(5.54pm 18 October 2011, Parliament House Sydney)
I will make a brief contribution on the Redfern-Waterloo Authority Repeal Bill 2011: a more comprehensive contribution is not possible given the bill was introduced only this afternoon. When the Redfern-Waterloo Authority legislation was introduced in this House I represented Redfern, which was in the electorate of Bligh. Both Redfern and Waterloo are in the City of Sydney local government area. At the time I opposed the legislation because it gave the Minister unfettered power to approve development with the accountability and normal checks and balances that apply with local government assessments removed. The local community was alarmed that the legislation was only about ensuring land development and not about urban renewal or addressing social issues in the Redfern-Waterloo area or The Block. There was widespread concern that the community would have little say in how their neighbourhood was changed.
The City of Sydney has long been committed to working with the State Government to address the urban renewal and social issues in Redfern-Waterloo. I welcome changes this month that handed to the city approvals for developments valued at less than $10 million. This will ensure that the majority of development proposals will be subject to the city's rigorous assessment processes and community consultation. Indeed, all development should be able to be assessed by the city because the Central Sydney Planning Committee deals with development worth over $50 million and has a greater number of State government appointees than it does city appointees. I maintain that developments above $10 million should go to the city instead of the Minister for Planning.
The city's submission to the recent draft Built Environment Plan No. 2 broadly supported the latest proposed rezoning with the recommendation that development only occur if a train station is built in Waterloo, which of course would provide public transport for the proposed increase in population that is possible given the route of the city to the airport railway runs directly underneath. I understand that the Sydney Metropolitan Development Authority will be required to report to the Minister for Planning, who will determine what instrument is the most appropriate for rezoning the area. Plan-making should be done through the comprehensive City Plan process, which will assess the area holistically as part of the entire inner city and with the city consulting closely with the local community. The Central Sydney Planning Committee has the capacity and expertise to establish the most appropriate zoning for the inner city, and creating new bodies to take on this role is wasteful duplication.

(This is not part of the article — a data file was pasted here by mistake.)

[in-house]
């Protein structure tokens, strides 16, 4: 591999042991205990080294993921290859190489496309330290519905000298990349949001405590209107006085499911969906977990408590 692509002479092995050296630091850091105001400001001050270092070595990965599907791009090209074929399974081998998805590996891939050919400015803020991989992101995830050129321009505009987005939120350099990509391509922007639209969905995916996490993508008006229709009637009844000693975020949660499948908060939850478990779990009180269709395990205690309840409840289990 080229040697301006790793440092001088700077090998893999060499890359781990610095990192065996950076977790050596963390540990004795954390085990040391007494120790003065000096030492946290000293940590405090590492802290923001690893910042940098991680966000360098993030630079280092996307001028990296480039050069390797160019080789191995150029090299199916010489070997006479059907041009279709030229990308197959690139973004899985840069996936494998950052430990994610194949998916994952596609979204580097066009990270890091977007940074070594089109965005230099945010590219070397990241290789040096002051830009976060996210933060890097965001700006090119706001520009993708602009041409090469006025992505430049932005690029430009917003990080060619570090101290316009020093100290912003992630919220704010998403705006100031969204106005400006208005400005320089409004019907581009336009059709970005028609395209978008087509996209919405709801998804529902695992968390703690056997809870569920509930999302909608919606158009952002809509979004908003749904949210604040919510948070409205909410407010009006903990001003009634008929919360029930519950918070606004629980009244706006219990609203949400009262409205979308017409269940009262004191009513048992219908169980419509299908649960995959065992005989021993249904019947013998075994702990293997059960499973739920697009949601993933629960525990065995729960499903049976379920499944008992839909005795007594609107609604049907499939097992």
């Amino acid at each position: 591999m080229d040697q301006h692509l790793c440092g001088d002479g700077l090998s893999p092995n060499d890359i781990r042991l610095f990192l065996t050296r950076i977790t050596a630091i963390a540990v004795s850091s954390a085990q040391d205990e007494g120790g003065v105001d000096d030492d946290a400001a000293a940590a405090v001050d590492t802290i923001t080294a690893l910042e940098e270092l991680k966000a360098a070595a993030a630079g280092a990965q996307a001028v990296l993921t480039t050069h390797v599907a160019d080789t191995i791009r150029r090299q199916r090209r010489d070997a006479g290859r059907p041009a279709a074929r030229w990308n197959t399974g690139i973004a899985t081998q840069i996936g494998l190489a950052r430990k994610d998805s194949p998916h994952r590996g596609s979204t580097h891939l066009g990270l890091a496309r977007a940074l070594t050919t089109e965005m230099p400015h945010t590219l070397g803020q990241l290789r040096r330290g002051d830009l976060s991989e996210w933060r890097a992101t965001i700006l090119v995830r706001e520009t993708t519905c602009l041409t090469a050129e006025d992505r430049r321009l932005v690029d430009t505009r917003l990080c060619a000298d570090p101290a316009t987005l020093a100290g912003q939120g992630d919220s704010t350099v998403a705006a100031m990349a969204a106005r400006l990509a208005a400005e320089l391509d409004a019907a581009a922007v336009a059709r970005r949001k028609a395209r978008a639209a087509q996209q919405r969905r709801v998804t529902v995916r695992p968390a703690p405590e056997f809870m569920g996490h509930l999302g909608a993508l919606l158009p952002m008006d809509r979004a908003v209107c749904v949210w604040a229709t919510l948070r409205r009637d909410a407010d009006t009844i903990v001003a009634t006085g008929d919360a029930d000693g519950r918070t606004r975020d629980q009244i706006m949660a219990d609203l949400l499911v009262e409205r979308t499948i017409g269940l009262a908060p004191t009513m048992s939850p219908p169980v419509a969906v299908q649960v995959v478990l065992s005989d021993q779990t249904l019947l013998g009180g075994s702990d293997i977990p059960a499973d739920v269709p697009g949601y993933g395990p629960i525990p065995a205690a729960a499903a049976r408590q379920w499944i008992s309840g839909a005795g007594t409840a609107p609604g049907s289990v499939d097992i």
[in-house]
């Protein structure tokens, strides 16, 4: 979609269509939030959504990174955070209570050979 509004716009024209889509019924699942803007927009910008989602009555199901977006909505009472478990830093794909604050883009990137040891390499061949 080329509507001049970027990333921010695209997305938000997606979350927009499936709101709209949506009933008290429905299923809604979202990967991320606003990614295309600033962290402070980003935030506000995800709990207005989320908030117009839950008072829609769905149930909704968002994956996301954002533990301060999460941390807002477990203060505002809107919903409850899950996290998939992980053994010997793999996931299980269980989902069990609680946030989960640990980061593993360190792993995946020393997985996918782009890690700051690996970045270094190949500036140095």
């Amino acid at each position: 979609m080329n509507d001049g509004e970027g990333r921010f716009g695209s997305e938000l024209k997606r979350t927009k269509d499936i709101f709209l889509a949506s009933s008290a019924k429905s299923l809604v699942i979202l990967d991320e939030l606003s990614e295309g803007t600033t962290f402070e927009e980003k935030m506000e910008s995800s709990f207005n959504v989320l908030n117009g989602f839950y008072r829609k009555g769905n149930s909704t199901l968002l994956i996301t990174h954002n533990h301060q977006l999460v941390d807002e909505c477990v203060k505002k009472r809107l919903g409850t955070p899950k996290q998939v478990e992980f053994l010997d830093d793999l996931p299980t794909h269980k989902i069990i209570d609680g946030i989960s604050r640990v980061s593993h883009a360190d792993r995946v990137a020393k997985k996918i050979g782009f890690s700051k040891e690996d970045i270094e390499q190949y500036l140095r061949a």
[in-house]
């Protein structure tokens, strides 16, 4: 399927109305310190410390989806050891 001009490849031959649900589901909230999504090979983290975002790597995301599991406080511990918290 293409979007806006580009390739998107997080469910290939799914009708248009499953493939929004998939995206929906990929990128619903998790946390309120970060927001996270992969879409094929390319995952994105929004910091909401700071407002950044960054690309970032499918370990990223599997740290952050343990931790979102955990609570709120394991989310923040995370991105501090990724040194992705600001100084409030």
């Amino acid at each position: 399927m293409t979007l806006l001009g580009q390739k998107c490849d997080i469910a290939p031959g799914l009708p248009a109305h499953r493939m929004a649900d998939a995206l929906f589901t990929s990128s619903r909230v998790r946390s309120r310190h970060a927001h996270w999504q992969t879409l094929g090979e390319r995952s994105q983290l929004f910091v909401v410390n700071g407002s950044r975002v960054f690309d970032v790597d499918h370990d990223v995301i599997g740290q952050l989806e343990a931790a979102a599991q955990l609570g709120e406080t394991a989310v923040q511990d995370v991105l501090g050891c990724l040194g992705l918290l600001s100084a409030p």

I have long opposed areas of the city being excised from the city, the creation of qangos, and the divvying up of the City of Sydney to various bodies, such as the Sydney Harbour Foreshore Authority. There should be an integrated and coordinated approach to the city, and I will make that case to the Minister when the Sydney Metropolitan Development Authority provides a report for Redfern-Waterloo plan making. The city will continue to work with the Minister and the Government on this very important urban renewal area.